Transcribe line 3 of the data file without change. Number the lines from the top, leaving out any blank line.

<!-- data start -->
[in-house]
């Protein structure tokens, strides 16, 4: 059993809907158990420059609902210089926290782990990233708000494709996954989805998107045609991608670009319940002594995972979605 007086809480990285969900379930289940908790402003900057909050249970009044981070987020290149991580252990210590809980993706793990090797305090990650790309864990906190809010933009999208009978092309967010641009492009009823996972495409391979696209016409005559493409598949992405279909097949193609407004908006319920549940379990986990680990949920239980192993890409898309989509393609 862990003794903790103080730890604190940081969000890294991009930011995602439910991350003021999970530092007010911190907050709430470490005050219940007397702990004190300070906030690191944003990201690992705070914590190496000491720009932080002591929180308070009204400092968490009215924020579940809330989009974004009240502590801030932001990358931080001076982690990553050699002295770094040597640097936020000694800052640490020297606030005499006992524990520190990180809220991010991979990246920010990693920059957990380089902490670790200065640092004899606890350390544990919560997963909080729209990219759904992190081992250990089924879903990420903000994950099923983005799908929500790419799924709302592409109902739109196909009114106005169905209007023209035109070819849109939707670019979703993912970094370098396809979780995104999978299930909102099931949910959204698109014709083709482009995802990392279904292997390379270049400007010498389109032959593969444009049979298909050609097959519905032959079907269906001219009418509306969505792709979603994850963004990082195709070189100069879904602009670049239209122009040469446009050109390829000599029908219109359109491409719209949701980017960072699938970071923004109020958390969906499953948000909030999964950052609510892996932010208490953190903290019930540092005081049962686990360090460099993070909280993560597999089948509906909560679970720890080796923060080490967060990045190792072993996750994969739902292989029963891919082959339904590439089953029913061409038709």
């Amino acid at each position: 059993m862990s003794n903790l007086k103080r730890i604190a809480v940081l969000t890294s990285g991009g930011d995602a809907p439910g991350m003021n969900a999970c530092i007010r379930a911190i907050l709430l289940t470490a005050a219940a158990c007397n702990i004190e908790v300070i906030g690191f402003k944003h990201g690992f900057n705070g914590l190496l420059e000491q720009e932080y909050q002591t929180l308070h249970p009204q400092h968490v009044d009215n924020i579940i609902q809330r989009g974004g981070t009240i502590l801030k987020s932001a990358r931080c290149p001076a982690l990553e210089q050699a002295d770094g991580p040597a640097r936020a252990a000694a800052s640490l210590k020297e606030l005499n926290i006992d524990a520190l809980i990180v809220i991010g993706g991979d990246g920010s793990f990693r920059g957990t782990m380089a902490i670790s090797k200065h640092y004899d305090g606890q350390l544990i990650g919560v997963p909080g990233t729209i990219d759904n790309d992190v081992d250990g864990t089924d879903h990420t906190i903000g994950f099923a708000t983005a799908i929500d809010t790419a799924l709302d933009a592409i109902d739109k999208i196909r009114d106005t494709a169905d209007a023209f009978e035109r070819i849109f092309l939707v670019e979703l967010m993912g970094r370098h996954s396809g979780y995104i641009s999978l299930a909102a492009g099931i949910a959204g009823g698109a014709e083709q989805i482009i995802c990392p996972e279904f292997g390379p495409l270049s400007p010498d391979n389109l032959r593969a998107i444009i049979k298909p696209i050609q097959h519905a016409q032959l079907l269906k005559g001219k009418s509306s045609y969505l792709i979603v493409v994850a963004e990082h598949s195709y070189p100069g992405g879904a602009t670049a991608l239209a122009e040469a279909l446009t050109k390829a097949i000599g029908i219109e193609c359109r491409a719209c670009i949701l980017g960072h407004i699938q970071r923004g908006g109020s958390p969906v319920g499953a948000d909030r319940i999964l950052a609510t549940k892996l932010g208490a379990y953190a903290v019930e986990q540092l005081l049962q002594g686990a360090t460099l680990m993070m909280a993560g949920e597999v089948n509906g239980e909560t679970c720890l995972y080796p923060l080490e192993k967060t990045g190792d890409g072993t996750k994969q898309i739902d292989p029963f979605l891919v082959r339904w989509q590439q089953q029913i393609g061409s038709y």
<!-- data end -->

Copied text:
């Amino acid at each position: 059993m862990s003794n903790l007086k103080r730890i604190a809480v940081l969000t890294s990285g991009g930011d995602a809907p439910g991350m003021n969900a999970c530092i007010r379930a911190i907050l709430l289940t470490a005050a219940a158990c007397n702990i004190e908790v300070i906030g690191f402003k944003h990201g690992f900057n705070g914590l190496l420059e000491q720009e932080y909050q002591t929180l308070h249970p009204q400092h968490v009044d009215n924020i579940i609902q809330r989009g974004g981070t009240i502590l801030k987020s932001a990358r931080c290149p001076a982690l990553e210089q050699a002295d770094g991580p040597a640097r936020a252990a000694a800052s640490l210590k020297e606030l005499n926290i006992d524990a520190l809980i990180v809220i991010g993706g991979d990246g920010s793990f990693r920059g957990t782990m380089a902490i670790s090797k200065h640092y004899d305090g606890q350390l544990i990650g919560v997963p909080g990233t729209i990219d759904n790309d992190v081992d250990g864990t089924d879903h990420t906190i903000g994950f099923a708000t983005a799908i929500d809010t790419a799924l709302d933009a592409i109902d739109k999208i196909r009114d106005t494709a169905d209007a023209f009978e035109r070819i849109f092309l939707v670019e979703l967010m993912g970094r370098h996954s396809g979780y995104i641009s999978l299930a909102a492009g099931i949910a959204g009823g698109a014709e083709q989805i482009i995802c990392p996972e279904f292997g390379p495409l270049s400007p010498d391979n389109l032959r593969a998107i444009i049979k298909p696209i050609q097959h519905a016409q032959l079907l269906k005559g001219k009418s509306s045609y969505l792709i979603v493409v994850a963004e990082h598949s195709y070189p100069g992405g879904a602009t670049a991608l239209a122009e040469a279909l446009t050109k390829a097949i000599g029908i219109e193609c359109r491409a719209c670009i949701l980017g960072h407004i699938q970071r923004g908006g109020s958390p969906v319920g499953a948000d909030r319940i999964l950052a609510t549940k892996l932010g208490a379990y953190a903290v019930e986990q540092l005081l049962q002594g686990a360090t460099l680990m993070m909280a993560g949920e597999v089948n509906g239980e909560t679970c720890l995972y080796p923060l080490e192993k967060t990045g190792d890409g072993t996750k994969q898309i739902d292989p029963f979605l891919v082959r339904w989509q590439q089953q029913i393609g061409s038709y």